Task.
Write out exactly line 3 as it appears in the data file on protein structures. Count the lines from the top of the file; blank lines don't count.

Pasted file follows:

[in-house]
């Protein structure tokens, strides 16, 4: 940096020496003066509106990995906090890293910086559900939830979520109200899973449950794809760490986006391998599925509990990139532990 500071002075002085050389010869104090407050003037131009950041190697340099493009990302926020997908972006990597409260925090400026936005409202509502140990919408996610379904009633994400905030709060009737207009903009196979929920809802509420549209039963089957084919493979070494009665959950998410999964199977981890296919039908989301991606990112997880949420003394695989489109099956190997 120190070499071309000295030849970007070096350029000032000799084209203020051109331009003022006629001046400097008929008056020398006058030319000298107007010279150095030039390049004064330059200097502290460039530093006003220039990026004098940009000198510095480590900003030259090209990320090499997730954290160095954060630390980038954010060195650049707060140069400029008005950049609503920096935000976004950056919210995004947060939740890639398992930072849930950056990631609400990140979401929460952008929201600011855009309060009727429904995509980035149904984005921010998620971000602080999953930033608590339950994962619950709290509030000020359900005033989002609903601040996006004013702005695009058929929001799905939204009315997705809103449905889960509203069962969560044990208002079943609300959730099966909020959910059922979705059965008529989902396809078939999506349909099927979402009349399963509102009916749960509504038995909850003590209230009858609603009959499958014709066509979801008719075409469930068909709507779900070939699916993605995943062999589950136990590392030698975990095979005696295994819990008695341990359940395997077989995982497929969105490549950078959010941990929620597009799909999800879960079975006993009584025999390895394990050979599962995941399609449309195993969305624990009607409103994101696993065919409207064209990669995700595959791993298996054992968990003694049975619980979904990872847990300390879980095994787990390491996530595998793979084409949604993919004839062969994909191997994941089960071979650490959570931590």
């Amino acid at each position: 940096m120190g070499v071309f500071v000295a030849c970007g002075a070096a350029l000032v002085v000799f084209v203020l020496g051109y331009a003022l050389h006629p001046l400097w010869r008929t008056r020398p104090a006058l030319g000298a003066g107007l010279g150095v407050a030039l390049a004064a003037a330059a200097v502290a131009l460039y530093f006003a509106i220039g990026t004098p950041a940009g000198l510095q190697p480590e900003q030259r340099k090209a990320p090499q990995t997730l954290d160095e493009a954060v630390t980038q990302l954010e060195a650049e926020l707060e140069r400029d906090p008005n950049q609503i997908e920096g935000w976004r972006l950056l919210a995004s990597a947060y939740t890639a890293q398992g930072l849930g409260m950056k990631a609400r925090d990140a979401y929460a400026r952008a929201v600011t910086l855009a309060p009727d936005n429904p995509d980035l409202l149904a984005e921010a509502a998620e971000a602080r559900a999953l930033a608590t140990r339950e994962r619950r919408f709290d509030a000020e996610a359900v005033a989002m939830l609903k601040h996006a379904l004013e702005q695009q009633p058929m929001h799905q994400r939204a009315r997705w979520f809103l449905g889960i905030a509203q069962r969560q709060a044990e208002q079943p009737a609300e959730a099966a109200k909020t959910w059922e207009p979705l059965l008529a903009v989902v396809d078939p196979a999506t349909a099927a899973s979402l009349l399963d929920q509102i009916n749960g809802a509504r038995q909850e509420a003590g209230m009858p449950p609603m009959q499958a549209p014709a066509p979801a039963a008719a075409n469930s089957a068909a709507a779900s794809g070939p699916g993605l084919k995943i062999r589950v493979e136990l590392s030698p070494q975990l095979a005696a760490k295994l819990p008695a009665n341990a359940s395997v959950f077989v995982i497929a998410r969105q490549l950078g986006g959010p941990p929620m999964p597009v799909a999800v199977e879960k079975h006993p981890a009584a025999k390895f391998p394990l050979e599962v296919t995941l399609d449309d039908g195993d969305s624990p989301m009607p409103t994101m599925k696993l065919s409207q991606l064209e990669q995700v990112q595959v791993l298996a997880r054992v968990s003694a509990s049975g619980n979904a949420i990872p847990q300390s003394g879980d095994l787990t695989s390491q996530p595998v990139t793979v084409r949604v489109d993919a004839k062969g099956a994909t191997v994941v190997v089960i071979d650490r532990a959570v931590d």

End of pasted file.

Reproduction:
């Amino acid at each position: 940096m120190g070499v071309f500071v000295a030849c970007g002075a070096a350029l000032v002085v000799f084209v203020l020496g051109y331009a003022l050389h006629p001046l400097w010869r008929t008056r020398p104090a006058l030319g000298a003066g107007l010279g150095v407050a030039l390049a004064a003037a330059a200097v502290a131009l460039y530093f006003a509106i220039g990026t004098p950041a940009g000198l510095q190697p480590e900003q030259r340099k090209a990320p090499q990995t997730l954290d160095e493009a954060v630390t980038q990302l954010e060195a650049e926020l707060e140069r400029d906090p008005n950049q609503i997908e920096g935000w976004r972006l950056l919210a995004s990597a947060y939740t890639a890293q398992g930072l849930g409260m950056k990631a609400r925090d990140a979401y929460a400026r952008a929201v600011t910086l855009a309060p009727d936005n429904p995509d980035l409202l149904a984005e921010a509502a998620e971000a602080r559900a999953l930033a608590t140990r339950e994962r619950r919408f709290d509030a000020e996610a359900v005033a989002m939830l609903k601040h996006a379904l004013e702005q695009q009633p058929m929001h799905q994400r939204a009315r997705w979520f809103l449905g889960i905030a509203q069962r969560q709060a044990e208002q079943p009737a609300e959730a099966a109200k909020t959910w059922e207009p979705l059965l008529a903009v989902v396809d078939p196979a999506t349909a099927a899973s979402l009349l399963d929920q509102i009916n749960g809802a509504r038995q909850e509420a003590g209230m009858p449950p609603m009959q499958a549209p014709a066509p979801a039963a008719a075409n469930s089957a068909a709507a779900s794809g070939p699916g993605l084919k995943i062999r589950v493979e136990l590392s030698p070494q975990l095979a005696a760490k295994l819990p008695a009665n341990a359940s395997v959950f077989v995982i497929a998410r969105q490549l950078g986006g959010p941990p929620m999964p597009v799909a999800v199977e879960k079975h006993p981890a009584a025999k390895f391998p394990l050979e599962v296919t995941l399609d449309d039908g195993d969305s624990p989301m009607p409103t994101m599925k696993l065919s409207q991606l064209e990669q995700v990112q595959v791993l298996a997880r054992v968990s003694a509990s049975g619980n979904a949420i990872p847990q300390s003394g879980d095994l787990t695989s390491q996530p595998v990139t793979v084409r949604v489109d993919a004839k062969g099956a994909t191997v994941v190997v089960i071979d650490r532990a959570v931590d």